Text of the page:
Toll Free: 1-877-335-2455
Fax: 877-889-9157

disorders

National Cleft & Craniofacial Awareness & Prevention Month

Banner_NCCAPM_July_Awareness_Logo_500This entire month is national cleft and craniofacial awareness and prevention month. July is a time to draw awareness, funding and support for the hundreds of infants and teens afflicted with congenital issues like cleft lip and cleft palates.

Many adults likewise suffer from cleft and craniofacial disorders through sometimes life-threatening conditions of the craniofacial region as well as trauma. A car accident, for example, could leave an individual suffering from a cleft palate, otherwise known as an opening in the mouth and lip.

These kinds of issues can erode the self-esteem of children and adolescents and cause significant developmental issues. Cleft and lip palates have been associated with breathing issues as well as some problems with language development and proper speech.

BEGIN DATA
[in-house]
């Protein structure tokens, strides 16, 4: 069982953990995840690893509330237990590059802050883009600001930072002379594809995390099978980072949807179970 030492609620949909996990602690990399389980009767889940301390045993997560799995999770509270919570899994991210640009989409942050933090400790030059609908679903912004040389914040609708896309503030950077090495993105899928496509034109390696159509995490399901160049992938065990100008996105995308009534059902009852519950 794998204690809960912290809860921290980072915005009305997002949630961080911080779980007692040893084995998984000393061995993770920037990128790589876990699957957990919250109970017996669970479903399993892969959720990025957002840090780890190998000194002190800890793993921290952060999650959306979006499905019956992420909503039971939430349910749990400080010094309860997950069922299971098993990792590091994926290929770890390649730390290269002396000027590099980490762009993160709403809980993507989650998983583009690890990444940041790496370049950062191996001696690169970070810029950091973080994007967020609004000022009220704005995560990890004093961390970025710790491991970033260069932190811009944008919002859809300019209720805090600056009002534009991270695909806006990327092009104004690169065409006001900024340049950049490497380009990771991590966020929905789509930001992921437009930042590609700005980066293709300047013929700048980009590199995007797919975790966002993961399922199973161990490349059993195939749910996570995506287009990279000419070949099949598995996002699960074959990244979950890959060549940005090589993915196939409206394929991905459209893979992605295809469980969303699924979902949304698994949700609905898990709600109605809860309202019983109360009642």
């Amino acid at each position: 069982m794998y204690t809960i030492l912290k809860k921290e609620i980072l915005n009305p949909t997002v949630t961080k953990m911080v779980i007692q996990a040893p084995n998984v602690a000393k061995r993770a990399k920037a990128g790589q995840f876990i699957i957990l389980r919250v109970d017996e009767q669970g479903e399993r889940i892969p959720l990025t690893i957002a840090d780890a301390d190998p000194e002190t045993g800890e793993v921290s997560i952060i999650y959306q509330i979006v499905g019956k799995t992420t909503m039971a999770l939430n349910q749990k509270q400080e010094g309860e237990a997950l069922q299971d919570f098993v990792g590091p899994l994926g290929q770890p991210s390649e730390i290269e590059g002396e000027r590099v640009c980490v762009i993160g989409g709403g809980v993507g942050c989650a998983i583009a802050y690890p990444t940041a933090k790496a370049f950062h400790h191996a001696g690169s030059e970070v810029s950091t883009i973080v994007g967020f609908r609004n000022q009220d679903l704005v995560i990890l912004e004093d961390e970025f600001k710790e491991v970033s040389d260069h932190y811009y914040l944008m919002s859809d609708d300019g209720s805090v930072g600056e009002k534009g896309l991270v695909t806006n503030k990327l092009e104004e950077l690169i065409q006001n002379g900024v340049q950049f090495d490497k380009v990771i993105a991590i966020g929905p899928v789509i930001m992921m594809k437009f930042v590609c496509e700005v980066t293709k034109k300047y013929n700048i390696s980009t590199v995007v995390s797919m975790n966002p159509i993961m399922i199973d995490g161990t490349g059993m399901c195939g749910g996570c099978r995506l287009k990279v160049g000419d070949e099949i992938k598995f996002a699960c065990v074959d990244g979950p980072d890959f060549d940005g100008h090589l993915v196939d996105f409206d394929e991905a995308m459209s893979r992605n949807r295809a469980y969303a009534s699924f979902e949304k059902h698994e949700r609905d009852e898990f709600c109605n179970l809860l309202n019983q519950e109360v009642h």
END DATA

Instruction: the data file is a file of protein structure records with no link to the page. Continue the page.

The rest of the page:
Appreciating the Differences and Encouraging Support

Some craniofacial defects are caused by abnormalities during gestational development. These kinds of defects break down into two broad categories – orofacial clefts and craniosynostosis.

The former – orofacial clefts – is characterized by the mouth and lip not forming as they should whereas the latter occurs when a young baby’s bones meld together too early for proper development to take hold.

In terms of craniofacial issues beyond cleft lip and cleft palates, national cleft and craniofacial awareness and prevention month is about drawing attention and funding towards issues like anotia (where the external part of the ear is absent) and microtia (characterized by a deformation in the external portion of someone’s ear).